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The Intervention of Prevention:: Is Diet the Next Frontier of Interventional Cardiology?

Michael Scott Fenster

College of Health Professions and Biomedical Sciences, University of Montana, Missoula, Montana, USA

E-mail : bhuvaneswari.bibleraaj@uhsm.nhs.uk

DOI: 10.15761/JIC.1000238

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What did our Ancestors know?

Millennia ago, some of the world’s very first cookbooks were being written – by physicians. Dietetics was an important and powerful part of the healer’s armamentarium against disease. And it remained so until the very recent past; when the post-World War II era ushered in tremendous changes to our food and food pathways; setting the foundation stones of modern agribusiness and the modern food industry.

Over the ensuing near century, misperception and misunderstanding has reigned. We were told and taught that it was simply excess calories from fat, and primarily saturated animal fat, that led to obesity, and hypercholesterolemia. This initiated the development of atherosclerosis and ultimately the manifestation of cardiovascular disease in the form of thrombotic acute coronary syndromes and myocardial infarction.

But amongst the confusion, contradictions, and retractions that defined official food guidelines and recommendations; the interest in the power of diet, like many potential areas intervention filed under “lifestyle,” fell by the wayside. Especially, when compared to the glamour, glitz and power of immediate gratification delivered by technological innovation. Daily deprivation and suffering are no match for a procedure like PCI and stenting, that have become almost as ubiquitously drive-thru in the United States as fast food itself.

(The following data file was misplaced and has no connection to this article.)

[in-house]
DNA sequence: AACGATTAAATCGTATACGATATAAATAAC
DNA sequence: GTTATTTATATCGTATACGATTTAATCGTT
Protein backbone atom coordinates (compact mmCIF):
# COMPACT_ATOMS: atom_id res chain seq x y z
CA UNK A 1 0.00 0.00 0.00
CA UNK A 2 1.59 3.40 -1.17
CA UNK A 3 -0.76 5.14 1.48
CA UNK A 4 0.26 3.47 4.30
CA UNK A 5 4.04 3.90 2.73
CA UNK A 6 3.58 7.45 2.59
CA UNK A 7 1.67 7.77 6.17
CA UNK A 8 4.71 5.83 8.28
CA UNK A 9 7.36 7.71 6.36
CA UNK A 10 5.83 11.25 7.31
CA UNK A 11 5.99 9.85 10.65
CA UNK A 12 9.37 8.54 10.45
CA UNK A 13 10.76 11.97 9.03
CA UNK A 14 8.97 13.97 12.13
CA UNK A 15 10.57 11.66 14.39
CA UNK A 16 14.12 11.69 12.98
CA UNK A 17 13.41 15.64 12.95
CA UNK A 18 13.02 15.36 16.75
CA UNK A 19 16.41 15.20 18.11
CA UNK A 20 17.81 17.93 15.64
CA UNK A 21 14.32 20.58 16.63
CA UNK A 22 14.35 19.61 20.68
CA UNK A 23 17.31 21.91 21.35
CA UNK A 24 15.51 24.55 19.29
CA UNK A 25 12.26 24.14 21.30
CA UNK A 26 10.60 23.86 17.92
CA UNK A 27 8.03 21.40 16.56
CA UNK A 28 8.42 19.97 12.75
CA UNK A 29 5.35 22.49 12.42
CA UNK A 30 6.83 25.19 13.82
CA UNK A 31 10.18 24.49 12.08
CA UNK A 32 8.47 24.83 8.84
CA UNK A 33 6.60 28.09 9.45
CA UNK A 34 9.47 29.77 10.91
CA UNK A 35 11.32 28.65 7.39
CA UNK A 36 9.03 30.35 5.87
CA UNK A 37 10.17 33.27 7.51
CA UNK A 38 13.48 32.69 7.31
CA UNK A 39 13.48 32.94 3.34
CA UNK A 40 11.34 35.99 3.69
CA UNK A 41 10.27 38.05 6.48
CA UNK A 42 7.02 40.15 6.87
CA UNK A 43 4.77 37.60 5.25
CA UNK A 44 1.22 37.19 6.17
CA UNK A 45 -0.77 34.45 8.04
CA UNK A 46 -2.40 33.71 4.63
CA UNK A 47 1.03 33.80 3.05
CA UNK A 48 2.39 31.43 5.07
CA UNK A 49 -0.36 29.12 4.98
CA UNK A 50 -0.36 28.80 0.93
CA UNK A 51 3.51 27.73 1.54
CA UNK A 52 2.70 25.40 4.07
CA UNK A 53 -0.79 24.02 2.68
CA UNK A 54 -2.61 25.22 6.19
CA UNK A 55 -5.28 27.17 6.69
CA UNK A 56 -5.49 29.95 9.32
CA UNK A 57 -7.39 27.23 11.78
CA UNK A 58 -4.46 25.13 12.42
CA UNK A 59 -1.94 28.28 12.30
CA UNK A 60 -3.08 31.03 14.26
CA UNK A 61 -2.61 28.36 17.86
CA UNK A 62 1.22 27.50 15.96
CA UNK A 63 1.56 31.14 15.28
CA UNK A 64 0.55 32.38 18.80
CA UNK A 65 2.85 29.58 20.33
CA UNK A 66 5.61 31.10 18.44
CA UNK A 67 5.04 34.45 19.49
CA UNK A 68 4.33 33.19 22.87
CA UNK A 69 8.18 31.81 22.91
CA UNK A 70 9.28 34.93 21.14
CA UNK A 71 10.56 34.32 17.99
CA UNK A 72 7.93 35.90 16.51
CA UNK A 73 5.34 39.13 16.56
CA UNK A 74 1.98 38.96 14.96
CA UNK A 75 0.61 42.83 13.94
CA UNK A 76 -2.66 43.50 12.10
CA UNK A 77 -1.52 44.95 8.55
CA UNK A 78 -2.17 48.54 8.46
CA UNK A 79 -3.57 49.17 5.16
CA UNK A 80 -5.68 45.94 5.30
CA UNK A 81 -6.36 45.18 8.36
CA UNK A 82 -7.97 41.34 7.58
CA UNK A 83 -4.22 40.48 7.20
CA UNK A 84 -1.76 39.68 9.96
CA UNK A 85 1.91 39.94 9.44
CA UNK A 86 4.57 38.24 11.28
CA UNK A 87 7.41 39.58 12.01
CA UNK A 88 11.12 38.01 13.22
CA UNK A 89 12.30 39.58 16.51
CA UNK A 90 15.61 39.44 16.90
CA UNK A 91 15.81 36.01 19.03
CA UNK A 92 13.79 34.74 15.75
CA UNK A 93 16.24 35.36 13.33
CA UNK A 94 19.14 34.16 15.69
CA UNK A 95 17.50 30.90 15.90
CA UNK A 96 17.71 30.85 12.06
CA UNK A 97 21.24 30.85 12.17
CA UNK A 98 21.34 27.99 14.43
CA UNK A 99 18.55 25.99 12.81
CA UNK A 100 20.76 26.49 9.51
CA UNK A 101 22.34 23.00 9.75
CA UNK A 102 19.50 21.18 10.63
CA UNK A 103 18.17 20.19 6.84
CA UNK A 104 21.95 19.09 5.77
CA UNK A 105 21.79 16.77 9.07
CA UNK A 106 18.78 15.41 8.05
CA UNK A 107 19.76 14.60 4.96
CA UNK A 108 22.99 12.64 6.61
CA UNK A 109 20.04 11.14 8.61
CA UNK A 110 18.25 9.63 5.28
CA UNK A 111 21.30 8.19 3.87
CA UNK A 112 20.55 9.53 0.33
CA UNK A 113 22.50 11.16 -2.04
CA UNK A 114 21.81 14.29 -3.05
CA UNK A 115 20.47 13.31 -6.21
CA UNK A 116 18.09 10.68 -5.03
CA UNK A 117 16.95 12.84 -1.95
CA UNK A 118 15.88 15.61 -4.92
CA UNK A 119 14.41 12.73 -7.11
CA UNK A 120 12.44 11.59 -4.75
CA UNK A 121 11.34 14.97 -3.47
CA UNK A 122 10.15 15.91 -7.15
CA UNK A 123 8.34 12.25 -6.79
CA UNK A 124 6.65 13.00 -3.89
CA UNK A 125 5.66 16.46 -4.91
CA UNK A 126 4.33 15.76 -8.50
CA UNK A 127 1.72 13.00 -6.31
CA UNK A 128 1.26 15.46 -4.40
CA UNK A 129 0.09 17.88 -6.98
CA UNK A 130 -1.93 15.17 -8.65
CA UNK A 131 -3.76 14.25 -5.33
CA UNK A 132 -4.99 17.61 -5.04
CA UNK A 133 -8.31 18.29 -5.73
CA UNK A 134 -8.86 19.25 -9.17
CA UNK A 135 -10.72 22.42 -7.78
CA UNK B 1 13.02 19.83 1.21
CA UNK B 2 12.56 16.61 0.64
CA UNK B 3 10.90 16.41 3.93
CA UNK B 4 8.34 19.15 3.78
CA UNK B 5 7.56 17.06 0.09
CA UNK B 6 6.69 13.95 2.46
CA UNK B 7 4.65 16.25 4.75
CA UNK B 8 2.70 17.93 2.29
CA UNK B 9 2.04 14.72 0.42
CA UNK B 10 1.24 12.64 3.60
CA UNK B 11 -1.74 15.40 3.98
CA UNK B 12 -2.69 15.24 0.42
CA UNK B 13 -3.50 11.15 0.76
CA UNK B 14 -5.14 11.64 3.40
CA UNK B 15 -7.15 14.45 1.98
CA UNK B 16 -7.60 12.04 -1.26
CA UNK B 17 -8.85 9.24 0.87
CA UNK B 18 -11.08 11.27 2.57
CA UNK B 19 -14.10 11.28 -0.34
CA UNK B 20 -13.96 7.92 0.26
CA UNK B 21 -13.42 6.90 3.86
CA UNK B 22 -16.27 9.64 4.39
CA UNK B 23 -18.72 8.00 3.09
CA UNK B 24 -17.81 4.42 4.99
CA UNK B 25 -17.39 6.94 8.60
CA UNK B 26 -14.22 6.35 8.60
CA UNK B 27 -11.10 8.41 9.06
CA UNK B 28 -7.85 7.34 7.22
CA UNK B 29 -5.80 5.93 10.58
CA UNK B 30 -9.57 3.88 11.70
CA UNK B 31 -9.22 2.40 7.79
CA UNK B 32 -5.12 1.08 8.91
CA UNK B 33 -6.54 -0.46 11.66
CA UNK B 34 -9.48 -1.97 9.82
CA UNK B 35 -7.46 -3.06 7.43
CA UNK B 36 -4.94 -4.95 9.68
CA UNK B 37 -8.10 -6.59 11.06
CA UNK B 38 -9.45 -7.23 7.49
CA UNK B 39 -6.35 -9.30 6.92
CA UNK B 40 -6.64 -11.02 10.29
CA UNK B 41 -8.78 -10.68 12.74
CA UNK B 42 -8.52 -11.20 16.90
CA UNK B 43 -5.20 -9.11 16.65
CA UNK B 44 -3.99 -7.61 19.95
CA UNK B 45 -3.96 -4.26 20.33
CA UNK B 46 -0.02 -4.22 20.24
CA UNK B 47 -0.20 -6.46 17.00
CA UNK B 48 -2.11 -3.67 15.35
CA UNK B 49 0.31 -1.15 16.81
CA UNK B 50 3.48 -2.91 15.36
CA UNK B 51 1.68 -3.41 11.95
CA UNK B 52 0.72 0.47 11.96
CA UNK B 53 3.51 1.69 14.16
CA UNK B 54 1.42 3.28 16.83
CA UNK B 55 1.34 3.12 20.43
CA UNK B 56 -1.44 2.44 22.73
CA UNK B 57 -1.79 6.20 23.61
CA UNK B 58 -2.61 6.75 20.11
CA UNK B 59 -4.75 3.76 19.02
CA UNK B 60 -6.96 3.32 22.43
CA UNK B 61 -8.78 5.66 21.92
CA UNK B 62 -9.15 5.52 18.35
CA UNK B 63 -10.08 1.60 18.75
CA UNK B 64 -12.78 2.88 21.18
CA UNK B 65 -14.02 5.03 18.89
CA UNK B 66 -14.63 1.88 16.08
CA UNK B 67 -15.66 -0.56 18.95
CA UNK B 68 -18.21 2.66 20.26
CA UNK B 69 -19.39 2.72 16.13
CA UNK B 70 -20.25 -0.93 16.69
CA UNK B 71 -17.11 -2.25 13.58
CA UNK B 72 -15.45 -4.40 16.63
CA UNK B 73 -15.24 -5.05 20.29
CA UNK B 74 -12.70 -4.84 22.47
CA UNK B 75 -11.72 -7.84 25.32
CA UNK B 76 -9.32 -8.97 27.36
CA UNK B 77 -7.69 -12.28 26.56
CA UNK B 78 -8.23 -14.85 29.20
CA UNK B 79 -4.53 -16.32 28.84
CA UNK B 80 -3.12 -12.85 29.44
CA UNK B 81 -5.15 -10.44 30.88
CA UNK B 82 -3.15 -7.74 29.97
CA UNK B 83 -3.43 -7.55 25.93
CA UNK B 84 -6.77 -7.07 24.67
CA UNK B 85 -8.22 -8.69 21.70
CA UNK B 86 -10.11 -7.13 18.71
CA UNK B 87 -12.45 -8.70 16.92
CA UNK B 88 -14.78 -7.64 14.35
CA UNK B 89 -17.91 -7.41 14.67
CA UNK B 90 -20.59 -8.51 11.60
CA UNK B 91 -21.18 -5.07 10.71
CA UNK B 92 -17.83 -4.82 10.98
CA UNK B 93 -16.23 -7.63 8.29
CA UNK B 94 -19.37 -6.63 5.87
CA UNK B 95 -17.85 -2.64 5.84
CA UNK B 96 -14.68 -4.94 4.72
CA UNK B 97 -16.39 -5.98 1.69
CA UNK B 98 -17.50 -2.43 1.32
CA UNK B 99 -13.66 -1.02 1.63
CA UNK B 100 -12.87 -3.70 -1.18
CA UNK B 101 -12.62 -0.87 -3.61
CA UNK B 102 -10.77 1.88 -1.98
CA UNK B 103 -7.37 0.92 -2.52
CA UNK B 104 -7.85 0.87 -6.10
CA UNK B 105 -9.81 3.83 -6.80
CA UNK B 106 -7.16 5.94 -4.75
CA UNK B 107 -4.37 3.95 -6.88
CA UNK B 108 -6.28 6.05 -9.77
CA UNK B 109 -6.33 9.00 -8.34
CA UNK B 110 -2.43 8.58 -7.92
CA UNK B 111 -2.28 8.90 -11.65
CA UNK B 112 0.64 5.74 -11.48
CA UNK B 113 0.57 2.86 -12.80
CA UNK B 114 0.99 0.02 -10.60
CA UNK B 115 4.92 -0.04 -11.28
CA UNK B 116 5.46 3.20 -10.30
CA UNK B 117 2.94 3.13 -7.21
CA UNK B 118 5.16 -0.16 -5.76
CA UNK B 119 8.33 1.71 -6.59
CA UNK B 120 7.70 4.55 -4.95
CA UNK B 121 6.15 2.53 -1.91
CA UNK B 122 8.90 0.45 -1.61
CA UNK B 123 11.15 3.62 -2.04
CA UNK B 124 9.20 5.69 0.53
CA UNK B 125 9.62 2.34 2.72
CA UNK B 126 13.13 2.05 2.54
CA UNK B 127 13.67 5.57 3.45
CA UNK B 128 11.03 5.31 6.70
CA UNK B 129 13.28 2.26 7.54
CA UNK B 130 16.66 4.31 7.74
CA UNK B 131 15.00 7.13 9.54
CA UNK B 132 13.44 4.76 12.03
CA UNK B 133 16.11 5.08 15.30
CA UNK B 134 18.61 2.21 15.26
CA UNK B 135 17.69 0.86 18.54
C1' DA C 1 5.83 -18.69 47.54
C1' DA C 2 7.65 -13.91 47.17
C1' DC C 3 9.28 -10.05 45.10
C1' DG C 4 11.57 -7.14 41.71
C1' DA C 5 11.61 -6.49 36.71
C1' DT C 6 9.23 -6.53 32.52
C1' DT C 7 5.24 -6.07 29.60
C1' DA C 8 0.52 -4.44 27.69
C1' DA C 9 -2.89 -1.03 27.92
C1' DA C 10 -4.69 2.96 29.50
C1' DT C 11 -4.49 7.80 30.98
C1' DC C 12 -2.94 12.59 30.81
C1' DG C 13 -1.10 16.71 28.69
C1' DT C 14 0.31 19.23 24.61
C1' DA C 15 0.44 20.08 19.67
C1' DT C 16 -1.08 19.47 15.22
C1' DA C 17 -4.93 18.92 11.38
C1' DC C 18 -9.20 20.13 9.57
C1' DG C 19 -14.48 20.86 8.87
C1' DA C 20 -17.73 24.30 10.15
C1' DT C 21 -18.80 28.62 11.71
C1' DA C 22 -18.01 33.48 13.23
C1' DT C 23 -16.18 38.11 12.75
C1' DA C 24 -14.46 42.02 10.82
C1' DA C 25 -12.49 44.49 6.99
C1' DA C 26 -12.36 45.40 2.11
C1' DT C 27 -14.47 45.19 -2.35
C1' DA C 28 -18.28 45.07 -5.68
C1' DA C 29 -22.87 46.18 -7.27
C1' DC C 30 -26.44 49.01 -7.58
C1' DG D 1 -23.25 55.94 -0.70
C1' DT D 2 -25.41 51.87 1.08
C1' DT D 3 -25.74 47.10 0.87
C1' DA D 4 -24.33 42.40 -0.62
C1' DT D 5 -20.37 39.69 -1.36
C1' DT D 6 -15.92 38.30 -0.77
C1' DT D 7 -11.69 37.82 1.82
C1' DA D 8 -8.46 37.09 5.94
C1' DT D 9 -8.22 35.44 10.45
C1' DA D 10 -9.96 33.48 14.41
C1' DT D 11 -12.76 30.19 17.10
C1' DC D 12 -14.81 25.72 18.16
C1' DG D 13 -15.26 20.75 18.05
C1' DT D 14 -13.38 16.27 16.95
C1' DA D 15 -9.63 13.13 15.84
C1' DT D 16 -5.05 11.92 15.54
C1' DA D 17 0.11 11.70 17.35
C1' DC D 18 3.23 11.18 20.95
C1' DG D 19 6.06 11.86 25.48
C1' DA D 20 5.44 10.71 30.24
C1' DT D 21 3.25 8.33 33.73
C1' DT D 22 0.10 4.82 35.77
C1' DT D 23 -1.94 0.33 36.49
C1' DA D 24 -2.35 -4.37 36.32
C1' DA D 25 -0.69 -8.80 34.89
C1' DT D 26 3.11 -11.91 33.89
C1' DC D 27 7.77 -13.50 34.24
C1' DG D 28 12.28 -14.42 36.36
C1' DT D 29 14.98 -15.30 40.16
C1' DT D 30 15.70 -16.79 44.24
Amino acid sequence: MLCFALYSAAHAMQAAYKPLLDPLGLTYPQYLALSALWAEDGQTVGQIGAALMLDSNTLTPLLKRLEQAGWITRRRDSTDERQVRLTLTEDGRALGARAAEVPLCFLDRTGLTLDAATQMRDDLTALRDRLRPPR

Despite its omnipresence, both physicians and patients alike took solace in the fact that there was solid evidence that strongly supported an aggressive interventional approach in the setting of acute myocardial infarction, both STEMI and non-STEMI. For such presentations there is clear benefit. The leap of faith comes from assuming such benefit naturally extends into other forms of acute coronary syndrome and angina relief. Since the inception of angioplasty, the belief has been that, of course, it would.

For a lot of these patients who currently receive intra-coronary stents, the goal of such a procedure is symptomatic relief of their chest pain or stable angina. However, there is no evidence from blinded, placebo-controlled, randomized trials to show if there is benefit, over and beyond maximal baseline medical therapy, in a procedure that is performed in over 500,000 individuals annually worldwide.